M&M Plumbing

Family Owned & Operated in Olympia, Washington

safety

  • Did you know that your bathroom is statistically the most dangerous room in your home?

    According to the AARP, bathrooms are the cause of more household injuries than any other room, including the kitchen.  In 2008, nearly 22 million Americans over the age of 15 were injured in the bathroom, and over 235,000 people were treated in emergency rooms for bathroom-related injuries, according to the Centers for Disease Control and Prevention.  Not surprisingly, the total number of injuries increase by age, with the majority of injuries occurring with people over the age of 65.  However, proportionate to their age, 15-24 year olds are actually more likely to be injured in the tub or shower.  

  • This Green & Grow hose is an example of garden hose that is drinking water safe. It's available at Lowe's and other retailers for under $20.This Green & Grow hose is an example of garden hose that is drinking water safe. It's available at Lowe's and other retailers for under $20.To drink or not to drink? That is the question...

    Shakespeare parodies aside, this is a question we frequently hear from our customers. It's safe to say that most of us as kids drank from the garden hose. And if you're still able to read this post, it didn't cause any serious, lasting effects. On the other hand, there are many things we are more aware now that products are better tested and we have a better understanding of the potential dangers of chemicals leeching into our food and water supply.

    So what's the answer? Is it safe to drink from a garden hose? Here is some information that might make you think twice before you pucker up at the spigot:

    In a 2012 Time Article, Dominique Browning outlines research showing that many garden hoses contain everything from lead to endocrine disruptors to neurotoxins. She states that since garden hoses are not regulated in the same way as plumbing fixtures, harmful chemicals are frequently found in hoses. This problem is worse in older hoses, partly because of the way they were manufactured, and partially because the plastic, rubber and metal used to construct them degrades over time.

  • Summer vacation home safety tipsSummer is when many of us have the time (and the sunny weather) to take a family vacation. Before you leave town, we suggest you consider the following safety tips to prepare your home for being unattended. Not all these tips are plumbing specific, but certainly would apply in case of a plumbing emergency, like a leak or a burst pipe.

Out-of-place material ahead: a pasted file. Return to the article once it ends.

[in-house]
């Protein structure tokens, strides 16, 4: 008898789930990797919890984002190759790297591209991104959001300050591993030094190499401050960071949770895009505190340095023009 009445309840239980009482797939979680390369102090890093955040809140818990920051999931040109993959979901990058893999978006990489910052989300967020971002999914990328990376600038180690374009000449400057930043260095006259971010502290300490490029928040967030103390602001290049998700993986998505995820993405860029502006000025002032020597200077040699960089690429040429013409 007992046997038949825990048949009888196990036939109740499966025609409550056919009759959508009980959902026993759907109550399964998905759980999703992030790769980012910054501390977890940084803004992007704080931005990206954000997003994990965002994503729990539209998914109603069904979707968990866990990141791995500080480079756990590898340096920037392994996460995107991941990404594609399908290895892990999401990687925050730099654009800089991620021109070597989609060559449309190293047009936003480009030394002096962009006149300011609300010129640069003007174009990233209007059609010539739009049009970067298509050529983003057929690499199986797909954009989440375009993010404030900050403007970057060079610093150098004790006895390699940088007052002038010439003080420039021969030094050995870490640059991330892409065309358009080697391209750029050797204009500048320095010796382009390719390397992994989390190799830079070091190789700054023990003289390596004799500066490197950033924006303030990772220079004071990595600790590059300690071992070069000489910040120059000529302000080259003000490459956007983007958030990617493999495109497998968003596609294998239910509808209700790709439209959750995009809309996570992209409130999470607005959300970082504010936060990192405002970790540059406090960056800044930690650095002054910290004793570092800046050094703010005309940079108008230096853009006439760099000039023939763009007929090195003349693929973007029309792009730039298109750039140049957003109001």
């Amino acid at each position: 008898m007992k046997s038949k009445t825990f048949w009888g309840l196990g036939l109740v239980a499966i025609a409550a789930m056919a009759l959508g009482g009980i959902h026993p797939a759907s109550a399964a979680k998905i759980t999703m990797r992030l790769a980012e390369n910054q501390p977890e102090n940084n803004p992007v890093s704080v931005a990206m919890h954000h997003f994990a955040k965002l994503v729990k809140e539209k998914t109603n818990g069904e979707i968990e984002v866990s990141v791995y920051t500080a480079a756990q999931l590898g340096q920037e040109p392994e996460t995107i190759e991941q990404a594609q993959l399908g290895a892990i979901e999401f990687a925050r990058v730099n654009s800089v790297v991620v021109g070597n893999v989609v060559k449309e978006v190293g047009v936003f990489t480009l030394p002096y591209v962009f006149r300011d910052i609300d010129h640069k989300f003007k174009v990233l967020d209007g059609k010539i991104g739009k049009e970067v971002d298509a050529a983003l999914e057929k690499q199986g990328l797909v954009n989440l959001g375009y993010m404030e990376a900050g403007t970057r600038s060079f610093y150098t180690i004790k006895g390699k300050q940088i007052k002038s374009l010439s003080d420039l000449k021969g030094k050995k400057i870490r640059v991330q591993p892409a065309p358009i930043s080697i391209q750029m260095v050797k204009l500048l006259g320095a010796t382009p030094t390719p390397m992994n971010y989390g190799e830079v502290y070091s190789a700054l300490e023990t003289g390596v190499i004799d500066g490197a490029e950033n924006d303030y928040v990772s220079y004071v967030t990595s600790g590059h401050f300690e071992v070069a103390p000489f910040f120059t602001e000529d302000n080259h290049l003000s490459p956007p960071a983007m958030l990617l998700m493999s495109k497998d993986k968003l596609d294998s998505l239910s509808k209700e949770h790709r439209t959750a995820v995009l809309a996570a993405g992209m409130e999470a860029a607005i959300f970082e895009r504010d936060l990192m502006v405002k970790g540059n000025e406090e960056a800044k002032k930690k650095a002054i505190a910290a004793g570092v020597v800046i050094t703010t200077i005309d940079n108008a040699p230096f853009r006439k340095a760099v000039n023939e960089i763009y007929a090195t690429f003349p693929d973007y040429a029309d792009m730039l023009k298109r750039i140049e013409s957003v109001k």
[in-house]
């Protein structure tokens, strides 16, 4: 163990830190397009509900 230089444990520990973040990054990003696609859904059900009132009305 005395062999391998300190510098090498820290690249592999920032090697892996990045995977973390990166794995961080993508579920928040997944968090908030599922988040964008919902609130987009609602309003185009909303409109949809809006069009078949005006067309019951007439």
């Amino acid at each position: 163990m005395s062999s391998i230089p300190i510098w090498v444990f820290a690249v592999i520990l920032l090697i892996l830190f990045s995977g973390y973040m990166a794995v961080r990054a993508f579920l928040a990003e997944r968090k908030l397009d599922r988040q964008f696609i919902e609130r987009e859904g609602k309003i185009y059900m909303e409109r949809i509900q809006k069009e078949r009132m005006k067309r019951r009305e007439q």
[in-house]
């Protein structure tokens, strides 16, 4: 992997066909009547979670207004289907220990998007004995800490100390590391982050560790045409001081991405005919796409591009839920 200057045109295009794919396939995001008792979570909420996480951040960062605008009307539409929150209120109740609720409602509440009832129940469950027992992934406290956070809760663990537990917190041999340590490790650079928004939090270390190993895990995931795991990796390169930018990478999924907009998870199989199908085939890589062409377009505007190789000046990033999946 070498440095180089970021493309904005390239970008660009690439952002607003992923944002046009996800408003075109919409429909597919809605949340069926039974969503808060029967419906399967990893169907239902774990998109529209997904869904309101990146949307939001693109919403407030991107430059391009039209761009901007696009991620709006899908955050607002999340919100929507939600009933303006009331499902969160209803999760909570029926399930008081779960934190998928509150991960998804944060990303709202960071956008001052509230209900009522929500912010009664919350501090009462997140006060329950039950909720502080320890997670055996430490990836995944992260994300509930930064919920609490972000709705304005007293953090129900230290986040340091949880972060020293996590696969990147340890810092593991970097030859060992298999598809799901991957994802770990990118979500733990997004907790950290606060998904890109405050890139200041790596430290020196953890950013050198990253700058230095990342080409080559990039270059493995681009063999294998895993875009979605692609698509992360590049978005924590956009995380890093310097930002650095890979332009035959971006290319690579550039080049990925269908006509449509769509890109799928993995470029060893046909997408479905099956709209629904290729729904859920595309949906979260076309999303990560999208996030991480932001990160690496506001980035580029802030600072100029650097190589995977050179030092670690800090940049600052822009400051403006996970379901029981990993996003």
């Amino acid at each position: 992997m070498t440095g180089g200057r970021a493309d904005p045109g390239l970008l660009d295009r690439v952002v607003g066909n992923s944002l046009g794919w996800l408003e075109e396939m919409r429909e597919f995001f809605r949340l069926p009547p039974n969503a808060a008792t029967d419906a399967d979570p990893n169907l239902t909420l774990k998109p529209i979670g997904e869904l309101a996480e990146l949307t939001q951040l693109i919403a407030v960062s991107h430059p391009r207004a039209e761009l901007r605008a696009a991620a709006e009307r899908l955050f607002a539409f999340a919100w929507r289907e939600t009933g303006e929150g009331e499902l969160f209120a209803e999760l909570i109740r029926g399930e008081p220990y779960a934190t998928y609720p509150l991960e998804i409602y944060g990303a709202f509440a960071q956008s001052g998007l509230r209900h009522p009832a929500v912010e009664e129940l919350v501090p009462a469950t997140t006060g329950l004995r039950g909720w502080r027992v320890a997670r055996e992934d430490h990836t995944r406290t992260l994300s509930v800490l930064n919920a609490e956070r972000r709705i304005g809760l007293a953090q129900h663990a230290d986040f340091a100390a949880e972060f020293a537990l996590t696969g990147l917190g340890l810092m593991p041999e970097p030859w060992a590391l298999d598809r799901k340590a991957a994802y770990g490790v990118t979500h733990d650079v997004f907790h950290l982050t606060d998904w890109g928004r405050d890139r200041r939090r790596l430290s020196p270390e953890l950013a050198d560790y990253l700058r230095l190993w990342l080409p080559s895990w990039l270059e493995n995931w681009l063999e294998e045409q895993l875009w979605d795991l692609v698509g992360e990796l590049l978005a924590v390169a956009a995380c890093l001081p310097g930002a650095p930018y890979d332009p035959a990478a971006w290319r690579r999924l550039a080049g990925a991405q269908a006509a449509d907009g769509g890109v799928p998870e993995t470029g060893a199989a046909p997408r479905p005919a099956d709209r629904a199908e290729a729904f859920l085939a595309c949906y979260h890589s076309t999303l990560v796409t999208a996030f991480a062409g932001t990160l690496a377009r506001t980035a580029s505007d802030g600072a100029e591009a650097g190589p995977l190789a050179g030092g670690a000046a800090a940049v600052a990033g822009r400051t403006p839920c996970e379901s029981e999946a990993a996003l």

• Older fixtures, pipes and solder joints may contain lead and contaminate your home water supply.Older fixtures, pipes and solder joints may contain lead and contaminate your home water supply.You've probably heard concerns about lead in your home water. Home water filters always mention that they remove lead from water. You may have even heard that you shouldn't drink water taken from the hot water tap. We thought it would be a good idea to clarify what the risks are, where they come from, and most importantly, if you are at risk of lead in your home water supply.

    Why is lead an issue? Lead is absorbed by the human body and accumulates over time. It can cause neurological impairment, particularly in children and can cause high blood pressure or kidney problems in adults.

    If your home is connected to city water, rest assured that the water coming to your home has safe and acceptable levels of lead. Lead is rarely found in the source water for water systems, and Olympia, Lacey, Tumwater and other local city water is no exception. The water treatment plants in these cities also constantly test their water for impurities and chemicals, including lead.

    Lead is most often introduced into your home's water through corrosion of plumbing materials in your home, such as the solder used to connect pipes, old fixtures and faucets. Newer homes should not have any issues with lead, since federal regulations now prohibit the use of lead-based materials in plumbing systems. However, if your home was built before 1986, there is a possibility your plumbing system contains lead-based materials.

    The only way to know for sure if your home water contains lead is to have your water tested. If you are concerned your home water may contain lead, or just want piece of mind, we will be happy to refer you to a certified lab that can test your water. According to the City of Olympia, these tests typically run between $20-40 -- a small price to pay if you are worried about drinking water safety.

  • Winter weather in the Pacific NorthwestOne of the great benefits of living in the Pacific Northwest is the summer weather.  Being this far north, we have long, sunny days, moderate daytime temperatures, mild nights and rarely have any severe weather.

    But winter is another story.  While our traditional winter weather is mostly grey skies and drizzle, typically at least once a year we have a major rain event with driving winds and flooding.  And every couple of years, when the conditions are just right, we get hit with a real snow storm.

    January of 2012 was one of those times.  We received over 2 feet of heavy snow within 24 hours.  "Snowmageddon," as we nicknamed it locally, caused city-wide power outages and literally trapped people in their homes for days.  Some people in the outskirts of town lost power for over 2 weeks.

    Predictions are that these types of weather events will become more frequent due to climate change and global warming, so it's wise to prepare your home for the long term.

Contact Info.

M&M Plumbing

Serving Olympia, Lacey, Tumwater and Thurston County

Business Hours
M-F 8am - 6pm

Emergency Services Available 24/7

360.491.9422

WA #MMPLUMP899P4
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